Get to know D.C. with our daily newsletter
We dive deep on the day’s biggest story and share links to everything you need to know.
Just how segregated is D.C.? Sure, there’s no shortage of think tank reports and concerned white papers that answer that question. But it’s one thing to know about segregation in the abstract; it’s another to see it depicted visually. Which is precisely what Eric Fischer has done with data from the 2000 Census. Prompted by a map of Chicago produced by cartographer Bill Rankin, Fischer drew up maps of racial housing patterns in D.C. and 39 other cities. You can see above, as Fast Company noted in writing up the maps, that the District and its surrounding region “has a stark east/west divide between white and black.”
Reading the almost cheerful map is simple:”Red is White, Blue is Black, Green is Asian, Orange is Hispanic, Gray is Other, and each dot is 25 people.”
The demographics it represents, though, are a decade old. When this year’s Census is finally crunched, the map may look different—more green near Rockville, for instance, and more orange in the inner-ring suburbs in both Maryland and Virginia.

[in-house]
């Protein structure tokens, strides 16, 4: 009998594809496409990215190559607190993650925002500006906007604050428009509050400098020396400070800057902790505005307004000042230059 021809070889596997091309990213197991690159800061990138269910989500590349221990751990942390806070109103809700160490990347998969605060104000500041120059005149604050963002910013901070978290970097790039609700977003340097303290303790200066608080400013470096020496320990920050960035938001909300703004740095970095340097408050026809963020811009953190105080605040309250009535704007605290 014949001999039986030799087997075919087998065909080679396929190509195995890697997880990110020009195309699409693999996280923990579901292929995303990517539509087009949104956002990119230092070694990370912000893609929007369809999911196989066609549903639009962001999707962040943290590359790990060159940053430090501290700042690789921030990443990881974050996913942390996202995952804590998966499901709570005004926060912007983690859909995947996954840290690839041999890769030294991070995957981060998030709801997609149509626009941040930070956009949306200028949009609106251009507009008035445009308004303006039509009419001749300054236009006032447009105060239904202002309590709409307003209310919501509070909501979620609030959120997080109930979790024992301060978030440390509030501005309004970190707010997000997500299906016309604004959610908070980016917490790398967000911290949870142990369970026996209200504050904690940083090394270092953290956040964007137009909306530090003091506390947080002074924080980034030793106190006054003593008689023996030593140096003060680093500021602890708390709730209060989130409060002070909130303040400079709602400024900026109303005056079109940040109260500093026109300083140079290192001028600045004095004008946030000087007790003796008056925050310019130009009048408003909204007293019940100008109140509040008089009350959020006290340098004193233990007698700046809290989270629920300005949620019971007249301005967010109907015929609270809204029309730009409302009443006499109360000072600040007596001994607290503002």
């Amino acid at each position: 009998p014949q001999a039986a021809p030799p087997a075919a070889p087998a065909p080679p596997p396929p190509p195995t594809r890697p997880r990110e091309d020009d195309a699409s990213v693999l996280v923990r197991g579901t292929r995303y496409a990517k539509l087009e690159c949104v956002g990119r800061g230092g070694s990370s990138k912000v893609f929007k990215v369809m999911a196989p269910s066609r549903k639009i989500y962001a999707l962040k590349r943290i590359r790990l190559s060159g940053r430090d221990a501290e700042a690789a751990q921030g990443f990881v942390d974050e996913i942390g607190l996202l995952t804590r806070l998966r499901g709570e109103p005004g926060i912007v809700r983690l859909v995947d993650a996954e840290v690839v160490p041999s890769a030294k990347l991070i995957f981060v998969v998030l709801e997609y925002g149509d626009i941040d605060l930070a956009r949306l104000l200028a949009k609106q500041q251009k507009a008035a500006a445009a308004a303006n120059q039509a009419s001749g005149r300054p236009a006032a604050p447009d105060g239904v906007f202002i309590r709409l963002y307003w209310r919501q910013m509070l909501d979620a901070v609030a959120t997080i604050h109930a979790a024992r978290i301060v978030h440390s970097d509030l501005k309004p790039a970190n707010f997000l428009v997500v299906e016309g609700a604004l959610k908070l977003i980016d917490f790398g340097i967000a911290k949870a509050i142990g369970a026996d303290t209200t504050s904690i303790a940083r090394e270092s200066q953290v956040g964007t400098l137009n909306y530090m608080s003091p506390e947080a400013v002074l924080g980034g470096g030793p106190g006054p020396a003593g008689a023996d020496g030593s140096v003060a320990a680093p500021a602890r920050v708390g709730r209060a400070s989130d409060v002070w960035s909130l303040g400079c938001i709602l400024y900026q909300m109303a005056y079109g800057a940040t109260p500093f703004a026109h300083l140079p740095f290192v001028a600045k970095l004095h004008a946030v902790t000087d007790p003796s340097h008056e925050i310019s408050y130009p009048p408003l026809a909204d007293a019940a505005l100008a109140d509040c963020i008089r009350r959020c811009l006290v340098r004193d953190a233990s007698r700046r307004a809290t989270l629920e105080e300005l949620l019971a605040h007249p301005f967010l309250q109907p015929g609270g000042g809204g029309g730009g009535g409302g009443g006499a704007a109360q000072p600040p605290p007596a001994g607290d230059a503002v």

There is also likely to be a little less blue in the District. As gentrification churns on, that small erasure will do nothing to ease the fears of a black community that already feels under attack in a city whose rising cost of living makes hanging on difficult.
In August, Harry Jaffe used his Examiner column to once again scoff at a conspiracy theory that has become known as “the Plan”:
“The Plan” is a persistent conspiracy theory among many blacks in the District. It assumes that whites have had a plan to take back the nation’s capital city since the advent of home rule in the 1970s, when the city started electing blacks to local office. The white power structure is bent on moving blacks out and whites in, and it will always control the levers of power.